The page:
But not incorrect.
On the one hand, you can't fault Murray and Co. for reaching, because Betances -- having averaged 72 appearances and 82 innings with a 1.93 ERA over the past three seasons -- is a very special case at a time when the game is clearly changing. There is something to be said for forcing the issue, for pushing the process so that others with Betances-like circumstances might benefit down the line.
The "losing" sum of $3 million will do just that, because now there is a new precedent in the books. The next guy in Betances' shoes will be able to use that mark as a baseline.
But that's the point. Precedent rules all in arbitration. It's a fundamentally different process than free agency. And while you and I and most people who watch baseball know Betances has proven himself as worthy of $5 million -- at a minimum -- were he available in the open market right now, he's simply not. He is a cog in a judicial system that builds off the beaten path.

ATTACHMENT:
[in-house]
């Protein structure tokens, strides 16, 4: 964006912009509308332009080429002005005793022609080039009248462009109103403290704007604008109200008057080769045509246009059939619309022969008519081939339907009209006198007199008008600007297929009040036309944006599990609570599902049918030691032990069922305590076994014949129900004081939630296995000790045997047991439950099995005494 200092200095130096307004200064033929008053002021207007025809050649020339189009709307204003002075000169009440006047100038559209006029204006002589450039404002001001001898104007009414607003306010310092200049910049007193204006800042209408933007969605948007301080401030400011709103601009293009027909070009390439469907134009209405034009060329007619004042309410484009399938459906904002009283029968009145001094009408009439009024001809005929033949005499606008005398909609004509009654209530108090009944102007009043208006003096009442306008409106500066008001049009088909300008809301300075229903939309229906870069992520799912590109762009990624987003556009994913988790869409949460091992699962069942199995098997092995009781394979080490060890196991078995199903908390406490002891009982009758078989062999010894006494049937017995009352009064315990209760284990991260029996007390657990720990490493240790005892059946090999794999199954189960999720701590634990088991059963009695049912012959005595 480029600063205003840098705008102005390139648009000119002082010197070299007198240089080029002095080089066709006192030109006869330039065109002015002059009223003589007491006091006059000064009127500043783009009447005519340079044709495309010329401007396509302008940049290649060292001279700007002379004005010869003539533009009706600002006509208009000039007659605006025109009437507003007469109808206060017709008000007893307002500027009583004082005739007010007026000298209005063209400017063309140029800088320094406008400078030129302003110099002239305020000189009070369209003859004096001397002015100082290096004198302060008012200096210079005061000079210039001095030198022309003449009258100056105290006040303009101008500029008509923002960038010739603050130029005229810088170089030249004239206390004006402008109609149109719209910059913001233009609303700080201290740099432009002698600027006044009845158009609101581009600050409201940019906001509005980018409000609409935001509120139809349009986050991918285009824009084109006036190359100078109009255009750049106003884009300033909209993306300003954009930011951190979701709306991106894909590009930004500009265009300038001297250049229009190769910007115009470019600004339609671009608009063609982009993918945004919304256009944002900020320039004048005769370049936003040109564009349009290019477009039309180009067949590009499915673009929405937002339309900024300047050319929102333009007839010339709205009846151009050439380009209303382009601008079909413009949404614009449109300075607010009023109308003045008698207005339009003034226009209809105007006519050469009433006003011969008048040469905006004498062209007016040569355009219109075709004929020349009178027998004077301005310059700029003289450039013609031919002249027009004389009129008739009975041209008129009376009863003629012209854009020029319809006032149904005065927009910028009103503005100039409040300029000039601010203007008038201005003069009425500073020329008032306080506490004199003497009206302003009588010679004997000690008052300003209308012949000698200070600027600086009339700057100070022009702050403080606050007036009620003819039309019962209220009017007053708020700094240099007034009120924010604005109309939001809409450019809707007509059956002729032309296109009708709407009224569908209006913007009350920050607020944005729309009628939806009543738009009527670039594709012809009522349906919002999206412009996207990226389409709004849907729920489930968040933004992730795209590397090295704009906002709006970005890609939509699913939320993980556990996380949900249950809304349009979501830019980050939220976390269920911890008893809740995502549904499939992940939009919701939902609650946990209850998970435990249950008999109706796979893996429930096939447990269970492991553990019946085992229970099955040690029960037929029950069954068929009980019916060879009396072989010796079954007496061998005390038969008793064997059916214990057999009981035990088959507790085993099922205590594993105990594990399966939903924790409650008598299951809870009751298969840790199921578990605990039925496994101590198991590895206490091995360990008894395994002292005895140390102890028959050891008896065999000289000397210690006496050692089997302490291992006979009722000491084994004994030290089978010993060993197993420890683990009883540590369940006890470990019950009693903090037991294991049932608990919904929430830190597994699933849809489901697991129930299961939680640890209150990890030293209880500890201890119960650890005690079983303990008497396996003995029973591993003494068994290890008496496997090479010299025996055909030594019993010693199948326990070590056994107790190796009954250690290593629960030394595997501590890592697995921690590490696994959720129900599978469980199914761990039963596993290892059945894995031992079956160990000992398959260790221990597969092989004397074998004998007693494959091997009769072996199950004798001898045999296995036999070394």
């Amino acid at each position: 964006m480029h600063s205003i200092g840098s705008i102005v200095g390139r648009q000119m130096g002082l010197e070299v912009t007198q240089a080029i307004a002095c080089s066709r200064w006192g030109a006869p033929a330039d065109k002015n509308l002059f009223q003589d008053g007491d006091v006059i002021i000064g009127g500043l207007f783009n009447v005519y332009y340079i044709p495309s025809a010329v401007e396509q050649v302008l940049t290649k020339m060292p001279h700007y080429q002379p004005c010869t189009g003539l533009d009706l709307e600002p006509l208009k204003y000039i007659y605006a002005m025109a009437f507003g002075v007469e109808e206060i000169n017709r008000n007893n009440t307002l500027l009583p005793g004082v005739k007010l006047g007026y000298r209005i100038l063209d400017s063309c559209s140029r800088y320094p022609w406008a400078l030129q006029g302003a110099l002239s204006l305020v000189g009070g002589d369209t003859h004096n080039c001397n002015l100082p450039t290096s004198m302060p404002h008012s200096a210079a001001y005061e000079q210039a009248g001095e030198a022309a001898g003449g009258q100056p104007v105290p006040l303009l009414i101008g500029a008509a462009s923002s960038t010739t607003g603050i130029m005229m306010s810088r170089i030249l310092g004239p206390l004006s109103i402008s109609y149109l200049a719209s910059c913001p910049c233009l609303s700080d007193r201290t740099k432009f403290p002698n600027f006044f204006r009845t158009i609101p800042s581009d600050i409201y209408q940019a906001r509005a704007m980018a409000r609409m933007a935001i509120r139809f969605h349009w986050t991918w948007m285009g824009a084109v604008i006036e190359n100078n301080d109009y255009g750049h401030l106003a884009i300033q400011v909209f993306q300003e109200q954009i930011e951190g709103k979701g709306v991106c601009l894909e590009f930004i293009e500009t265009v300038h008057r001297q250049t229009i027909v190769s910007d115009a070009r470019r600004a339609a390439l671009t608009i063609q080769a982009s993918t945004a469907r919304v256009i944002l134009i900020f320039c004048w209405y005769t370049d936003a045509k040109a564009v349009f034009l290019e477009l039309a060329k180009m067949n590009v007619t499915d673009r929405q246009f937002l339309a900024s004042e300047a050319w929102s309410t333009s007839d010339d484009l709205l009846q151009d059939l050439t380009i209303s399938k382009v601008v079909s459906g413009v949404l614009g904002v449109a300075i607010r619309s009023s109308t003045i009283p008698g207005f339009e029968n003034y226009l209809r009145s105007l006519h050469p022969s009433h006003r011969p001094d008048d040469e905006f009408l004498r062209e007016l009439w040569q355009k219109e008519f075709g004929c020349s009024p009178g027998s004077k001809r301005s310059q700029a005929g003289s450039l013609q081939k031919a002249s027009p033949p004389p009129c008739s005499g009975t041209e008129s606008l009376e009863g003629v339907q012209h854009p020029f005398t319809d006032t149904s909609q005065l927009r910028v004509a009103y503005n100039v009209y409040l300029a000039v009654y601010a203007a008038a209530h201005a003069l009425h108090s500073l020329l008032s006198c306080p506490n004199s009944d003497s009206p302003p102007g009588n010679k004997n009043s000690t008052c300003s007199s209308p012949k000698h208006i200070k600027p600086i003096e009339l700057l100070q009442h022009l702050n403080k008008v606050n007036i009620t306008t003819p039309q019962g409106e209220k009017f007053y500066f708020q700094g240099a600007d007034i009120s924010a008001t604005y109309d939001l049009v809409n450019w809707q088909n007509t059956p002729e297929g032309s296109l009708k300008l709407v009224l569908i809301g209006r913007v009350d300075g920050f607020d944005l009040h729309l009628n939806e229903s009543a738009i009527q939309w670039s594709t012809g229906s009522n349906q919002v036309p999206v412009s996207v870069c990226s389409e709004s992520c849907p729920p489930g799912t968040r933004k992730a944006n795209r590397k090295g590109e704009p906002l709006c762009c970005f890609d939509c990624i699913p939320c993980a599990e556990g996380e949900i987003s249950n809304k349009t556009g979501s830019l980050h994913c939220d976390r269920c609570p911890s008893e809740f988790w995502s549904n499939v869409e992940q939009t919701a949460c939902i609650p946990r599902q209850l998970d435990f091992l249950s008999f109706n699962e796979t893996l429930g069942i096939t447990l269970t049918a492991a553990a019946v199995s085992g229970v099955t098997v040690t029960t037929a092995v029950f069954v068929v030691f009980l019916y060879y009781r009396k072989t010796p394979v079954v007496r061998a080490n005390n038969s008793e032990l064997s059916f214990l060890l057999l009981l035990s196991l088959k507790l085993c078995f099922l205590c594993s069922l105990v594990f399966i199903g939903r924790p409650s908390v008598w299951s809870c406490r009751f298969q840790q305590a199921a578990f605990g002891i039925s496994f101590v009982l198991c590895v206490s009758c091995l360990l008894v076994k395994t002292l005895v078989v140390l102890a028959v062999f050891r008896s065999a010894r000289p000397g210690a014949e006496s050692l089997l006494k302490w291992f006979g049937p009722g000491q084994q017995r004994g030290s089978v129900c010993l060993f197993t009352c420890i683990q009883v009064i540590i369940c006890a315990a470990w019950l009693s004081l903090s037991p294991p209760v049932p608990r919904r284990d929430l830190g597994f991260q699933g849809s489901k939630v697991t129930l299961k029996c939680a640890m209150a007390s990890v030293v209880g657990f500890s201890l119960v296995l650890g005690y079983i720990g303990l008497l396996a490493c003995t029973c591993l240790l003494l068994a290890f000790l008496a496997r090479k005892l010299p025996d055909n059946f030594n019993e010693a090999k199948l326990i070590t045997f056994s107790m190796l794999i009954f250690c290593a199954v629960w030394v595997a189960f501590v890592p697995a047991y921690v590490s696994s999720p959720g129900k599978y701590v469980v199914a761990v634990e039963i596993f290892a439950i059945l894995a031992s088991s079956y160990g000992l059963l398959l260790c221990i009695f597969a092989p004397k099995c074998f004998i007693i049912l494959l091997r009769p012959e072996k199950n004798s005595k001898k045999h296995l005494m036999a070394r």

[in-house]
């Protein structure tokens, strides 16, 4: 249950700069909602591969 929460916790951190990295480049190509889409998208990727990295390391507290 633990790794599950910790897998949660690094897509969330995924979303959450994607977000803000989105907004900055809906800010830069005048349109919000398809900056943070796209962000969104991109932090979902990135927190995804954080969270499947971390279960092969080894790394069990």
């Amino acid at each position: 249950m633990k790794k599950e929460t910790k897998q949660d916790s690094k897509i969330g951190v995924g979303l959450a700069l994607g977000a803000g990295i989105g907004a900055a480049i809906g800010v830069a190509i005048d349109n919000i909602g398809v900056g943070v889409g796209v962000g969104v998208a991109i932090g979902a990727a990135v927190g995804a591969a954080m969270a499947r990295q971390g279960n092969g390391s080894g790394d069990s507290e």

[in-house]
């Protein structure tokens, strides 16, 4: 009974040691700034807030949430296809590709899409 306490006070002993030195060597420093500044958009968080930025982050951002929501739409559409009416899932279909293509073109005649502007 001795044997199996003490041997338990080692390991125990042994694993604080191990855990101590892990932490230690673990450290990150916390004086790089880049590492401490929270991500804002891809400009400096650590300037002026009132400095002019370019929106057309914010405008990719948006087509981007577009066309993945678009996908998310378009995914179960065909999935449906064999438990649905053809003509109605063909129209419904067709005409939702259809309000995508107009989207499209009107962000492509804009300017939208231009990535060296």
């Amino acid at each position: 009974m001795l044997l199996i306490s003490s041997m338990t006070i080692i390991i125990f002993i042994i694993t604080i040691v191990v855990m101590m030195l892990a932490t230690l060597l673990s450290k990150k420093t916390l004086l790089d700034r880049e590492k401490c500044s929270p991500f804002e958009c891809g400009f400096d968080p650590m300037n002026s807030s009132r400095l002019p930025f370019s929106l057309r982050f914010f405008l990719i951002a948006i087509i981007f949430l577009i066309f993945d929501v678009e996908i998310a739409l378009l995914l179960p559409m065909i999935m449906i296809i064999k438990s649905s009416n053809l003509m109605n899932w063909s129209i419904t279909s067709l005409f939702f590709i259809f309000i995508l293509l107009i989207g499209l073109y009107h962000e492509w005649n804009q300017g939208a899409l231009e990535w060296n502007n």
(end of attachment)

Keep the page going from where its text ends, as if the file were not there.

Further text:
Had the unlikely happened, had Betances won his case and been awarded $5 million, he would have had a salary similar to what Trevor Rosenthal ($5.6 million) earned in his first round of arbitration with the Cardinals last year.
Rosenthal had 96 saves at that point in his career. Betances has 22.
More modern-minded readers just cringed at saves being cited, but that, for better or worse, is still how it works in arbitration. Miller, who then had zero career saves to his name, made $1.9 million in his final year of arbitration-eligibility (2014). Then he hit the open market the following offseason, and the Yankees gave him an average annual value of $9 million (and even that has proven to be an underpayment).